View of the Pompidou Centre from Notre-Dame de Paris. Cristian Borte/Wikimedia Commons

Whether or not one shares the same vision of aesthetics and beauty with Renzo Piano (and one gets the distinct impression from Carlo’s comments that the apple may have fallen a little further from the tree in their case), one cannot but relish the journey of ideas, the intellectual, even ethical search that underlies each of Piano’s designs. The famous Pompidou Centre in Paris (known to locals as Beaubourg) is a case in point. Neighbouring Les Halles (roughly the equivalent of Spitalfields in London, or New York’s Meatpacking District), it aimed to challenge tradition and to break new social ground by shifting the centre of cultural gravity. It was as much a daring feat of avant-garde design, as a centuries-old practice of cross-pollination. Richard Rogers and Renzo Piano won fame (or for some infamy) overnight with their uncompromisingly nuts-and-bolts (or pipes-and-glass) new building. Is it beautiful? Renzo Piano makes a staunch and elegiac case, rallying Italo Calvino’s story ‘Armilla’, from Invisible Cities, to his cause. Those who have tried (and perhaps failed) to work in its iconoclastically classic library, or those who live in the unevenly redeveloped Les Halles area, may not find themselves so easily convinced. Yet the theory (in the Greek sense of vision) behind the praxis remains fascinating, as are the dialectics that it invariably, and so persistently, engenders.

Readers may hear echoes of W.G. Sebald’s assessment that post-WWII Germany opted for erasure in order to build a new German miracle on a ‘clean slate’ of oblivion.”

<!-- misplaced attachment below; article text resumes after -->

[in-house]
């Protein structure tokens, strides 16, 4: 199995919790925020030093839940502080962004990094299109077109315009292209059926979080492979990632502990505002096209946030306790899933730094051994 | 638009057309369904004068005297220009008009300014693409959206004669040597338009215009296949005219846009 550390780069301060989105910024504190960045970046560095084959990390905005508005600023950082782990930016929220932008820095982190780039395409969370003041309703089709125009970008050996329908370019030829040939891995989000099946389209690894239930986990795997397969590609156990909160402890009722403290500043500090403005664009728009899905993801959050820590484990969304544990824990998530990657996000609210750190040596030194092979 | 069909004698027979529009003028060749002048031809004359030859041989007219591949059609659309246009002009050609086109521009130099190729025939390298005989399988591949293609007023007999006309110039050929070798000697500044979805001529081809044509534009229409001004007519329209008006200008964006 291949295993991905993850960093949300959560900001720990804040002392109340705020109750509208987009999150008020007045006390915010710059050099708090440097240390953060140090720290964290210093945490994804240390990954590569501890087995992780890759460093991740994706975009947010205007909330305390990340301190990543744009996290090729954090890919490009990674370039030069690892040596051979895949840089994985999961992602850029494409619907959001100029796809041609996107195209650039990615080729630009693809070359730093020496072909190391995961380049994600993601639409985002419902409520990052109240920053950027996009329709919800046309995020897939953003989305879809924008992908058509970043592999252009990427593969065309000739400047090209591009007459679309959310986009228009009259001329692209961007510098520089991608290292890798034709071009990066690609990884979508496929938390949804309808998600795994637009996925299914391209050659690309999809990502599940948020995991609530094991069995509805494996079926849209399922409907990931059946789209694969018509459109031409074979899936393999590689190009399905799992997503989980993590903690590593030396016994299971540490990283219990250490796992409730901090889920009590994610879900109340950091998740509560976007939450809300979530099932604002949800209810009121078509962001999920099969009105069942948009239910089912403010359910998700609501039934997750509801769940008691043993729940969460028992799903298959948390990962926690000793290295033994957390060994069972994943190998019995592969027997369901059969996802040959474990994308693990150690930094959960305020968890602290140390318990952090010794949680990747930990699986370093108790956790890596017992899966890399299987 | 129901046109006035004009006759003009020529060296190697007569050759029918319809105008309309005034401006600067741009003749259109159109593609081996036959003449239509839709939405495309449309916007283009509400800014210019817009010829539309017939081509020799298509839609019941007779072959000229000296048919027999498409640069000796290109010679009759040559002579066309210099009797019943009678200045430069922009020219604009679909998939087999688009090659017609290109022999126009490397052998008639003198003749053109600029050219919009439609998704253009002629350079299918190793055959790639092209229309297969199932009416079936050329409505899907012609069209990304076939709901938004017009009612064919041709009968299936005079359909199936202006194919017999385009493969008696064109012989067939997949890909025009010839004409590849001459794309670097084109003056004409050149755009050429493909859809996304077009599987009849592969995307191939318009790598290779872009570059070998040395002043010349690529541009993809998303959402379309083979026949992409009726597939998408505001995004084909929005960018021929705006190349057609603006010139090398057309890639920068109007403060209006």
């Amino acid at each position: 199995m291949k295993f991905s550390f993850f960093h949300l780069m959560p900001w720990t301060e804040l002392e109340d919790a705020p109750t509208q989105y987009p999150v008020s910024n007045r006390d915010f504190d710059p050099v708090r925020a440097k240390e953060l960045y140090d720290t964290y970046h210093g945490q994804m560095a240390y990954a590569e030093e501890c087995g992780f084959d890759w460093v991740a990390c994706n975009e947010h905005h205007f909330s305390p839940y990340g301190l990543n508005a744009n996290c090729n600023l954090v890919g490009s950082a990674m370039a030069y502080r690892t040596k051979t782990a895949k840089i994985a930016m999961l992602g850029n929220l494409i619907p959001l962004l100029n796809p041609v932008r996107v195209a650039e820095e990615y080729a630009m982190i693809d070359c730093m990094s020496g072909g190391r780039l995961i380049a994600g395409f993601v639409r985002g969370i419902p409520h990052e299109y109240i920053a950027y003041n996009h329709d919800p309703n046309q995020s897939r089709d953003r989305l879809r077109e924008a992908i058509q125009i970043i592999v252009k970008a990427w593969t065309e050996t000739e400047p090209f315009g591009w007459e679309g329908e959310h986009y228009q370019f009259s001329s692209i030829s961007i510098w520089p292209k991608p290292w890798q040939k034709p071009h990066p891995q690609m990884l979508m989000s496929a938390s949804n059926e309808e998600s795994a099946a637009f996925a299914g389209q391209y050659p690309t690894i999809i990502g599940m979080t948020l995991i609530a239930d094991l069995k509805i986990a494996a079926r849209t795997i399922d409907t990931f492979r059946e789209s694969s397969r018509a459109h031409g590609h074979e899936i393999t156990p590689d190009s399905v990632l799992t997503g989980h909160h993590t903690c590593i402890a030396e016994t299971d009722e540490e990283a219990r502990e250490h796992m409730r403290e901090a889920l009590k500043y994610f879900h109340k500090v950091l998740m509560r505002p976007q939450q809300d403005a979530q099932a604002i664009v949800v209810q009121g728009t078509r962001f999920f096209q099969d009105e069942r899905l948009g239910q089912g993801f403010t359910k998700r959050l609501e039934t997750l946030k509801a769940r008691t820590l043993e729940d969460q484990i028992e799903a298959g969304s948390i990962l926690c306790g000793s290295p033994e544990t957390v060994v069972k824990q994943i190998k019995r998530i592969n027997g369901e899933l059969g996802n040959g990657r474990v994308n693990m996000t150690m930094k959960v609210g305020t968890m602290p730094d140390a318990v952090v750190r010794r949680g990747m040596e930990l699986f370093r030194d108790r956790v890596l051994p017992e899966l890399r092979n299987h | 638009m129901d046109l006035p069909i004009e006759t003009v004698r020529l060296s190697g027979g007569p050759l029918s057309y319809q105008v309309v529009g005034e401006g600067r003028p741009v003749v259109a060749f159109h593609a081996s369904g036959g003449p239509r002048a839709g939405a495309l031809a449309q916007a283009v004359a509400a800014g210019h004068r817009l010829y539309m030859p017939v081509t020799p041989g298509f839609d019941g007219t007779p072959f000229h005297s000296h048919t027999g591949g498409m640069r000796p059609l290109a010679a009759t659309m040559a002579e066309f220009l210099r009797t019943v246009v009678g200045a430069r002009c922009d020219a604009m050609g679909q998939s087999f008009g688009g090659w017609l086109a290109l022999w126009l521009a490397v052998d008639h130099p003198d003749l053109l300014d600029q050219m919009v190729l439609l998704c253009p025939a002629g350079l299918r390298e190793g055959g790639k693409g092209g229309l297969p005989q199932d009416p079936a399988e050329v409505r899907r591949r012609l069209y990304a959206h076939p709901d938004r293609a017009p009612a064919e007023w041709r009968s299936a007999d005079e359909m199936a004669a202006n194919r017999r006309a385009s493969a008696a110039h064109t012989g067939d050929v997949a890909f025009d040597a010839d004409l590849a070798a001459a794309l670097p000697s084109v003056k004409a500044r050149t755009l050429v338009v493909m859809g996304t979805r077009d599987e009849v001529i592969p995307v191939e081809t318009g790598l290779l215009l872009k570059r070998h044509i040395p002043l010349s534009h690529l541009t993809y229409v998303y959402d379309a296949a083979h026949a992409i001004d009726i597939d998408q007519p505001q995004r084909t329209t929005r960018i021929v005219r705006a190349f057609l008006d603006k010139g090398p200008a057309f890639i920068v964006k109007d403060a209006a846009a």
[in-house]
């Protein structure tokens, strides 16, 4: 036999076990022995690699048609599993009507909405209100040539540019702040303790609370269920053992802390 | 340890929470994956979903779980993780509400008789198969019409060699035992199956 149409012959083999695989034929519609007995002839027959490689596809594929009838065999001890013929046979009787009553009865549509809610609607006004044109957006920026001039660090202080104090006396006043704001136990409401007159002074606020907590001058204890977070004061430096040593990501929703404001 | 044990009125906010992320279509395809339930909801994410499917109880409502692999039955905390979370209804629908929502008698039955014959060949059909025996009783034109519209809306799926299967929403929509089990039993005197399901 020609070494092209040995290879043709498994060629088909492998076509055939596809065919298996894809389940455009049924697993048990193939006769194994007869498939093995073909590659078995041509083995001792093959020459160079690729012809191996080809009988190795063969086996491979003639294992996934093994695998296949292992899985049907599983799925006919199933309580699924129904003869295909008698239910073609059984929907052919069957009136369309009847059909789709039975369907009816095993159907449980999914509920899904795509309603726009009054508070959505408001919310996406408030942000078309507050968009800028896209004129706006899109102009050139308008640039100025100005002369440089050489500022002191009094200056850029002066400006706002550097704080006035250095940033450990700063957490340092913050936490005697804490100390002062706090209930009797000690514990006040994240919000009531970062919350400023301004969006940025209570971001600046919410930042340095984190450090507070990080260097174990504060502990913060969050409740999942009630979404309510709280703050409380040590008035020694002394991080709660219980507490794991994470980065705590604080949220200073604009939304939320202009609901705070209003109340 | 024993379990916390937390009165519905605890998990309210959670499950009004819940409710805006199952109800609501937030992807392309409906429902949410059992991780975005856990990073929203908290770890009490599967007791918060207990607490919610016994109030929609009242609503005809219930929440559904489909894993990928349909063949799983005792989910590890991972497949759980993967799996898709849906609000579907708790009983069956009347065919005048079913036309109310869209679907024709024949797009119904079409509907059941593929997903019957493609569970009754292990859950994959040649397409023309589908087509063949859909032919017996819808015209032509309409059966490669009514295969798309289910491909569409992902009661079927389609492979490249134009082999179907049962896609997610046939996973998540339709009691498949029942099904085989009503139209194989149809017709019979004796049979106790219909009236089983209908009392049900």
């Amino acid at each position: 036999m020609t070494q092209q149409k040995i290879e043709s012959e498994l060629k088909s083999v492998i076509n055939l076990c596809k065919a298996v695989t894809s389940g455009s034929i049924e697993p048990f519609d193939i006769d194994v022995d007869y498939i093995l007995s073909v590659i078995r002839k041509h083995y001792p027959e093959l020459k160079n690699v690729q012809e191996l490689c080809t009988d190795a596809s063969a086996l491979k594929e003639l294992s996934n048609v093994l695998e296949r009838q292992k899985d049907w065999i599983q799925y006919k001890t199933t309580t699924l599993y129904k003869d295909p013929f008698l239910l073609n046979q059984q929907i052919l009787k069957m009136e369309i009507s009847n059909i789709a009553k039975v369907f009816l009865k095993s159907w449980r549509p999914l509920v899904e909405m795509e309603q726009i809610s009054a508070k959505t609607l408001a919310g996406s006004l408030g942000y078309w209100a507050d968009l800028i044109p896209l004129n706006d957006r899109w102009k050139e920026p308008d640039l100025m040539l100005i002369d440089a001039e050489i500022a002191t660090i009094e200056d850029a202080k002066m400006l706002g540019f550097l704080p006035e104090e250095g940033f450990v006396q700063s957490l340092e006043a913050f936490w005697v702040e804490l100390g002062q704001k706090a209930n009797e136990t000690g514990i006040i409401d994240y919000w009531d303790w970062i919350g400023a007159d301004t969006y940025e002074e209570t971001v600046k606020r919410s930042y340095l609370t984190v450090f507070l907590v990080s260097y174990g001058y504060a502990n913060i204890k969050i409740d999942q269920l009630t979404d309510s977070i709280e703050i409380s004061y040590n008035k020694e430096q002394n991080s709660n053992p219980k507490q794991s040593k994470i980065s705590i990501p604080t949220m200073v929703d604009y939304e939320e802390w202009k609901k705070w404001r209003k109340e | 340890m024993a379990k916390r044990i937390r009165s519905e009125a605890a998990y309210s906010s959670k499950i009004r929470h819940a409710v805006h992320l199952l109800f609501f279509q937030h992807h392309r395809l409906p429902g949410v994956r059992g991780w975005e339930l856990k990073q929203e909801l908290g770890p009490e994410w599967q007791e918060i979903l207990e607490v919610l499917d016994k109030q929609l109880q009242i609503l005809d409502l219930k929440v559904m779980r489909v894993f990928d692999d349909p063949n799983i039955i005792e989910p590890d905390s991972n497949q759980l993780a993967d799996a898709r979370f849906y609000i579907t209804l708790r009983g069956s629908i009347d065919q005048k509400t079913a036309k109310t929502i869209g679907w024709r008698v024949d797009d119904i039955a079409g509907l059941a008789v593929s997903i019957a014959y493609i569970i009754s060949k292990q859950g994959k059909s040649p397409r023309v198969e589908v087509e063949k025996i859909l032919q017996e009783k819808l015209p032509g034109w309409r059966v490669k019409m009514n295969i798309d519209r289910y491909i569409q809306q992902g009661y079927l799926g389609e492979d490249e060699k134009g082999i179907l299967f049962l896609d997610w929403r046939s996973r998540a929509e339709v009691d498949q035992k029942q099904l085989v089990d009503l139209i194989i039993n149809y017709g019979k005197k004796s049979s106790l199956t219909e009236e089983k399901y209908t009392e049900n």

Berlin Wall memorial, Potsdamer Platz. Yair Haklai/Wikimedia Commons

The existential analytic (to borrow the term from John Took) of Berlin as a locus of memory and as the site of specific moments in history is, on the other hand, unsettlingly ambiguous, filled with a certain Italian malaise as regards WWII, its antecedents and its aftermath. The emphasis is now placed on the destruction caused by the Allied bombings, with a noted silence as to its contextualising causes, or its proffered necessity. The Cold War dominates with chilling ‘neutrality’, as though history before it were simply never there. “A few blackened walls, shaggy trees, no tangible sign of the past. An historic centre with no footprint, a memorial site with no memorial… After they tore down the Wall, not a single brick was left to commemorate what happened. They wanted to forget. They eliminated it completely, as if it had never existed.” Readers may experience a sense of tragic irony in these words, as well as hear echoes of W.G. Sebald’s assessment that post-WWII Germany opted for erasure in order to build a new German miracle on a ‘clean slate’ of oblivion, rather than engage with a particularly difficult remembrance… Another hermeneutical tour de force is the revisionist definition of the term Mare Nostrum. It does not indicate, we are to believe, Roman territorial claims and its dominion over the Mediterranean Sea, but rather the sheer benevolence and disinterestedness of the Pax Romana: thanks to the Romans, “the Mediterranean was transformed into a peaceful lake bustling with life, with traffic and travellers…”